Sunday, July 24, 2011

"Friends with Benefits": Justin Randall Timberlake comes of age, and softens

Friends with Benefits” (director Will Gluck) does something interesting:  It takes the dark, autumnal but crisp world of social satire in “The Social Network”  and the same sorts of appealing young (and sometimes older) adult characters and turns into a garish, Cinemascope situation comedy of the kind Fox liked to produce in the late 50s.  The distributing company, Screen Gems (I still wonder how Sony decides how to brand its movies, as it used its Classics brand for Woody Allen’s recent comedy) has its distinctive trademark morph into a position on a web page, which star Justin Randall Timberlake, playing “Dylan”,  a sales manager at GQ, moves off the page with his finger to start the comedy.

The movie works. A full house at the AMC Tysons Corner clapped at the end for the late show last night.

The “story” is like that of many other romantic comedies. Dylan meets Jamie, a headhunter (Mila Kunis) and pretty soon is testing the scope of “friendship”.  That was an issue for me in NYC in the 1970s in the gay world, as people would say, “I want friendship with you” but not more.  Such is the lot of the less attractive.

The world around Dylan and Jamie is populated with interesting people, maybe from the world of David Fincher. In the opening sequence Jamie  alternates in talking to Dylan with another character Quincy, who is obviously based on the “socially awkard” Mark Zuckerberg as played by Andy Samberg (remember Samberg’s impersonation on SNL in the “battle of the Bergs”).  No Jessie Eisenberg is nowhere to be seen, but pretty soon there is a scene under the Brooklyn Bridge, from the BargeMusic  boat (where I recently went to a concert) where Shaun White shows up playing himself, although he is not as nice as he is in his Amex ads or in the film “First Descent”, where is closer to his real nice self). I sat watching and wondering if the NYC “gang of 6” classical composers would show up as characters.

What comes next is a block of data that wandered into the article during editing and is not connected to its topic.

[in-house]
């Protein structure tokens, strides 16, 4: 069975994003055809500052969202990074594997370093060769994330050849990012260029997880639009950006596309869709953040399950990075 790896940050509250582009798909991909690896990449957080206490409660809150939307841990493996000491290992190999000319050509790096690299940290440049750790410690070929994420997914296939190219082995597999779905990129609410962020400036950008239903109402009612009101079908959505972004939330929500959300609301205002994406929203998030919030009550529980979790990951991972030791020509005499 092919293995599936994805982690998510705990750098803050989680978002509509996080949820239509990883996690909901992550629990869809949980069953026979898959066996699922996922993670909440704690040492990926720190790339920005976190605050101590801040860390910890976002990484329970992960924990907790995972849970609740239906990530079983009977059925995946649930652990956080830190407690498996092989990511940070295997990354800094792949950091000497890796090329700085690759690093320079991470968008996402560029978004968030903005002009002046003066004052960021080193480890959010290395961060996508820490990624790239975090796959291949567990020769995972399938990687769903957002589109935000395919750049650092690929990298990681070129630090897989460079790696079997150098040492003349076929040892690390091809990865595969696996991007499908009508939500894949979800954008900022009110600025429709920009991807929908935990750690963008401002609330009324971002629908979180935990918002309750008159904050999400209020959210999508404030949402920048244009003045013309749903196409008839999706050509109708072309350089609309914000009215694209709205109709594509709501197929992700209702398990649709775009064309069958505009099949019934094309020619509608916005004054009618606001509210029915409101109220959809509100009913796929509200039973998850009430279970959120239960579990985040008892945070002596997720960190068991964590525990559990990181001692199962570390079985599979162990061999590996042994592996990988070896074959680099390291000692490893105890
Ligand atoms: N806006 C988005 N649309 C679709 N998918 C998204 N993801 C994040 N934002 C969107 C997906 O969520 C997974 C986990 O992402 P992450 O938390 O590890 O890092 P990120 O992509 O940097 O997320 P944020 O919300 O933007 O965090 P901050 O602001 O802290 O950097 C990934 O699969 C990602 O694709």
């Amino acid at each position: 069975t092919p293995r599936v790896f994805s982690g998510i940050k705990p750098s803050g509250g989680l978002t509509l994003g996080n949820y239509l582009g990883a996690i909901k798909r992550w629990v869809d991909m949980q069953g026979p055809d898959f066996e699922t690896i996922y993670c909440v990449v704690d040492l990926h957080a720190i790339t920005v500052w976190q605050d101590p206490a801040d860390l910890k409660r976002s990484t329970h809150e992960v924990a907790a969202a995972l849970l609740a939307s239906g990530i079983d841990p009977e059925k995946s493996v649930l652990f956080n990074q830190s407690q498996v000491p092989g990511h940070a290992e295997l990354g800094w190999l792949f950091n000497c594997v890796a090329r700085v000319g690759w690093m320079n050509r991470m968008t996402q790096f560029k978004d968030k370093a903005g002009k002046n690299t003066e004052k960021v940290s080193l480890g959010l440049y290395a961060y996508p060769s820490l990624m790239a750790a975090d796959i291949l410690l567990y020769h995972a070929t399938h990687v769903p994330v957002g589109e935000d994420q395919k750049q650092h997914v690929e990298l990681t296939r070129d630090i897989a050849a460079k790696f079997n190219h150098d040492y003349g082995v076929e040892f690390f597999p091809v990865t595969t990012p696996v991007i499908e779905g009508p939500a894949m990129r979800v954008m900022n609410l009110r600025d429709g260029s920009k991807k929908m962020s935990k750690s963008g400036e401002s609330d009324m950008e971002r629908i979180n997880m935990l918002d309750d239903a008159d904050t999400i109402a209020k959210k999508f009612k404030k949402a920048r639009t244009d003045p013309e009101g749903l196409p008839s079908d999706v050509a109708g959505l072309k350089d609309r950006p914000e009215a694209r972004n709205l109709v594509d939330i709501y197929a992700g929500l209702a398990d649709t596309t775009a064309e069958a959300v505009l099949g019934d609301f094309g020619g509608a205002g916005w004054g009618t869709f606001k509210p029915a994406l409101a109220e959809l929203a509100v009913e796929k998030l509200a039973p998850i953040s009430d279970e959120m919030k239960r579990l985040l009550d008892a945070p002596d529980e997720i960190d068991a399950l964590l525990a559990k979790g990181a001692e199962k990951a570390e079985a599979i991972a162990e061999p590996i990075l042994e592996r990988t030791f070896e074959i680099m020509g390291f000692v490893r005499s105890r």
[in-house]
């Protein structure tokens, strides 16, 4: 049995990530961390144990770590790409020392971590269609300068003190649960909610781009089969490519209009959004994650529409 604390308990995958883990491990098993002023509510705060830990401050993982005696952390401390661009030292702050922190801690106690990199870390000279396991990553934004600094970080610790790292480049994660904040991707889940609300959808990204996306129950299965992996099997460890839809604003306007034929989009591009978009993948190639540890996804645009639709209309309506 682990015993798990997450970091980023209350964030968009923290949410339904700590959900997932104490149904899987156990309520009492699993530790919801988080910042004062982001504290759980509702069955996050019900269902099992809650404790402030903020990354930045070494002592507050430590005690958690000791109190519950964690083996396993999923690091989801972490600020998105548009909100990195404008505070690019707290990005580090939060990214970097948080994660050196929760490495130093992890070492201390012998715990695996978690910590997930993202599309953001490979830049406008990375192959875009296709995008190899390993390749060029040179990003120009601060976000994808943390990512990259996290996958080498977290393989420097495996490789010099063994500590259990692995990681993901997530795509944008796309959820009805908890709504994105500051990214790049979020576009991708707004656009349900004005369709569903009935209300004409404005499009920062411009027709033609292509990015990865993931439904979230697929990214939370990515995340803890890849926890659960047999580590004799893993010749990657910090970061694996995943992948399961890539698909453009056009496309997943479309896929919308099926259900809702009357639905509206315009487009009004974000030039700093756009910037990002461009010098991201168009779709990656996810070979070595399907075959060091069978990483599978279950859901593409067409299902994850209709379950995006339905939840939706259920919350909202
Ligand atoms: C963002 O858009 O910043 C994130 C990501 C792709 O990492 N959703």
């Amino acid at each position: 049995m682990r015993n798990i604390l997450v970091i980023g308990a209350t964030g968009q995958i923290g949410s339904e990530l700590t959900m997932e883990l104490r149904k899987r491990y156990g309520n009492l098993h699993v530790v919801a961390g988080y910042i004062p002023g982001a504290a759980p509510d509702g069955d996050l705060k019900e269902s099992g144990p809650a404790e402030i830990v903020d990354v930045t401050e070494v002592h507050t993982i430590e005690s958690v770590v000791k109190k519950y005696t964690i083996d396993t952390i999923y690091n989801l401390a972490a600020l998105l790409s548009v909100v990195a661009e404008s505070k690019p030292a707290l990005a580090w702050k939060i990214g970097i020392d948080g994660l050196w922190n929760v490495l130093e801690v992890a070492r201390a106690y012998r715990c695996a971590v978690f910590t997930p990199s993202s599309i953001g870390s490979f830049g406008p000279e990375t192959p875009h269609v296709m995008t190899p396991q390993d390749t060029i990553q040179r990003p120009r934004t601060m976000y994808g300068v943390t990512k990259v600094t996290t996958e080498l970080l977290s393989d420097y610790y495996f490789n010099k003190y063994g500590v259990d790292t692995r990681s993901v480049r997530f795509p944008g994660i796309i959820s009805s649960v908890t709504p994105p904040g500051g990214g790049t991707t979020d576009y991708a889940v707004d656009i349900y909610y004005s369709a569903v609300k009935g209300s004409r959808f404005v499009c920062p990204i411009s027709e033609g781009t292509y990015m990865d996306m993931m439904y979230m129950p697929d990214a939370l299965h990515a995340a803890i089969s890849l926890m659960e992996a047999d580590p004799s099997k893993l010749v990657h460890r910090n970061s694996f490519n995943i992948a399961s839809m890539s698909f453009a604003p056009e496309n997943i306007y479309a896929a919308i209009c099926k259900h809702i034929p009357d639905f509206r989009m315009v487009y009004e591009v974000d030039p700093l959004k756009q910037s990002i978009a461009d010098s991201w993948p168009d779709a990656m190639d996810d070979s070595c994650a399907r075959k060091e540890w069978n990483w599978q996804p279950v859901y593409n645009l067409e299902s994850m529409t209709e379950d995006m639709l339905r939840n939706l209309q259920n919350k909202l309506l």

Woody Harrelson plays an older gay man Tommy who  (after giving the mandatory lines about immutability) gives people rides across the Hudson in his private speedboat (what a way to take tricks home from Julius’s and Ty’s and have the privilege of living in Jersey, as if US 46 were another Sunset Strip), and who captures the behavior of the straight people in the movie as an extension of his own world.

As for Justin Timberlake: First, I went to an ‘Nsync  performance at the Metrodome in June 2001. At the time, he looked like the heterosexual music world’s most virile representative. But time and makeup have taken their tolls.  (My Army buddies would have said to him, “you’re losing hormones.”) He did those ugly tattoos (out of sight in this movie – he has to wear socks in the bedroom scenes).  Then he had the bushy hair standing up from his forearms reduced, and I don’t know how (technically, this film is inconsistent in that area).  And Jamie seems to love stripping off his shirt to his chest (she doesn’t even need the preparation of disco dirty dancing), which seems to have been almost completely smooth (particularly compared to how Justin had looked as Sean Parker getting out of bed in "The Social Network" just last fall).  Writer David Skinner’s notorious article “Notes on the Hairless Man” from the conservative Weekly Standard in 1999 seems well demonstrated.  At one point, Dylan mentions leg shaving, but never carries out the threat.  Ashton Kutcher (“Aplusk” on twitter) had weighed in on all this on YouTube after what happened to him when he made “Killers” for Lionsgate because of the appearance of his stunt double.  Kutcher says “the hair will come back”, as has Jim Carry.  Remember, though, that Zachary Levi “got it” to be in Screen Gems’s own “Weiners”.

The movie has spectacular wide shots of both NY and LA, some of them quite original. 

The one place where the movie turns darker is toward the end of the LA episode, where Dylan has to protect his Dad (Richard Jenkins) who is sliding into dementia. Dylan insists that his Dad is still the same person that he had been.  But just barely. 

Here is the official site




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